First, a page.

Global e-commerce is a factor for growth, but Air Canada already has a domestic product called Rivo serving that product segment, and there are no plans for expansion just yet beyond the border.
Berry observes: “Rivo is our domestic e-commerce platform. No one has more assets in the air domestically than Air Canada. Rivo allows us to take advantage of all our domestic flights, filling these routes with e-commerce shipments, offering the largest and most efficient network in the e-commerce space.”
Will there be a dash for the border? “I wouldn’t put any wall around Rivo, but today we are focused on the domestic market because there is a lot of opportunity there,” he says.
“What we bring to the table with Rivo is an unparalleled middle mile, that is our strength. That is what really differentiates us from the rest, because we have hundreds of flights daily and we can exploit that connectivity to bring value to the supply chain.”
Expanding a freighter fleet is one thing, but making sure that the infrastructure on the ground keeps pace is another, and Berry is aware of the challenge.
“It doesn’t matter how much you invest in freighters, it does not work if we do not invest in the ground as well. We are putting a lot of time into a programme called CHIP (Cargo Hub Improvement Programme) which we launched in Toronto and recently in Frankfurt.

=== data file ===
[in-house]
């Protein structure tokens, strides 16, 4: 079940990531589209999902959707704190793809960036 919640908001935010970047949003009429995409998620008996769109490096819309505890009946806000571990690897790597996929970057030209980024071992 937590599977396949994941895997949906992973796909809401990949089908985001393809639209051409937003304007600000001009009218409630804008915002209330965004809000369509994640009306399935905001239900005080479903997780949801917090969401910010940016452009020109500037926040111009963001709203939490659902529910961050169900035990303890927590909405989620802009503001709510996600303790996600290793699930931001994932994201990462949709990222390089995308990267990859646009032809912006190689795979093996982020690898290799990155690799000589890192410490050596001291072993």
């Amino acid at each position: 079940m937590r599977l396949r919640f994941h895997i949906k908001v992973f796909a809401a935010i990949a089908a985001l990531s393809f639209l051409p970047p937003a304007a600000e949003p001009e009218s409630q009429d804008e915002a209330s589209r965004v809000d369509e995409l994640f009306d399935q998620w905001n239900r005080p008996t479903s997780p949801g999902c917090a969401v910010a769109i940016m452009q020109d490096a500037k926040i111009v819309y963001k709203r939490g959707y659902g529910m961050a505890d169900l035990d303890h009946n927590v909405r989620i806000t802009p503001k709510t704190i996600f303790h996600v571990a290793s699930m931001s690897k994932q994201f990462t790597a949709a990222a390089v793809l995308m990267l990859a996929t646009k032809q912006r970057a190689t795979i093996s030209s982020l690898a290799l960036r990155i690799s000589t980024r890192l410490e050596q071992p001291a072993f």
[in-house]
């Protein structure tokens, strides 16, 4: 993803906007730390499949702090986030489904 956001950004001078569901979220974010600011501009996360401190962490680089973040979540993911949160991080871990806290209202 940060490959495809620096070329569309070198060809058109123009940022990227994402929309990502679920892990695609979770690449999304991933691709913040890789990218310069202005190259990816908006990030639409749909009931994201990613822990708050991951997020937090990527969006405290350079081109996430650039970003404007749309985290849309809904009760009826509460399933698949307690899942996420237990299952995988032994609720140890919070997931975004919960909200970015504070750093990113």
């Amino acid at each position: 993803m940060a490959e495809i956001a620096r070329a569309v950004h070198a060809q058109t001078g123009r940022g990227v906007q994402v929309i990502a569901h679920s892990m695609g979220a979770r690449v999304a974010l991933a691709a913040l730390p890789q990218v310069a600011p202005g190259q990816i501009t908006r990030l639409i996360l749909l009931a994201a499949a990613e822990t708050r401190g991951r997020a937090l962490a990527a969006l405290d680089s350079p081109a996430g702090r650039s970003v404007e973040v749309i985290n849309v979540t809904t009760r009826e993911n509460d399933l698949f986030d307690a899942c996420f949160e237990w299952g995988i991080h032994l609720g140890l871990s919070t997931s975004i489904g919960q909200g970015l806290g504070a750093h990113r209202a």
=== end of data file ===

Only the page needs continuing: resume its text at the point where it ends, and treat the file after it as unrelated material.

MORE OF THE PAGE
“We will continue in Vancouver, Montréal and all of our hubs which are going to see considerable investment and upgrades to accommodate our growth.”
Berry was born into an airfreight family and describes himself as a cargo kid: “My dad worked with Emery and Cargolux in the 1980s and my aunt was a gateway manager at Emery, so as a young boy I would go into work with my dad on the weekend helping to push containers on DC8s.
“I officially began my career at Cargolux nearly 27 years ago and throughout that time I’ve been in the cargo space in one way or another for the majority of my career.”
Alongside Air Canada’s maindeck expansion, other Canadian carriers, such as freighter operator Cargojet and passenger airline WestJet, are either expanding their freighter fleet or entering the market with P2Fs. Is the local competition hotting up?
“We are first and foremost, a global network carrier and as such, do not focus on the local landscape alone and are the first to launch, which gives a significant barrier to entry. I also look at what some of the ACMI and other charter operators are doing, and it is in a very different space.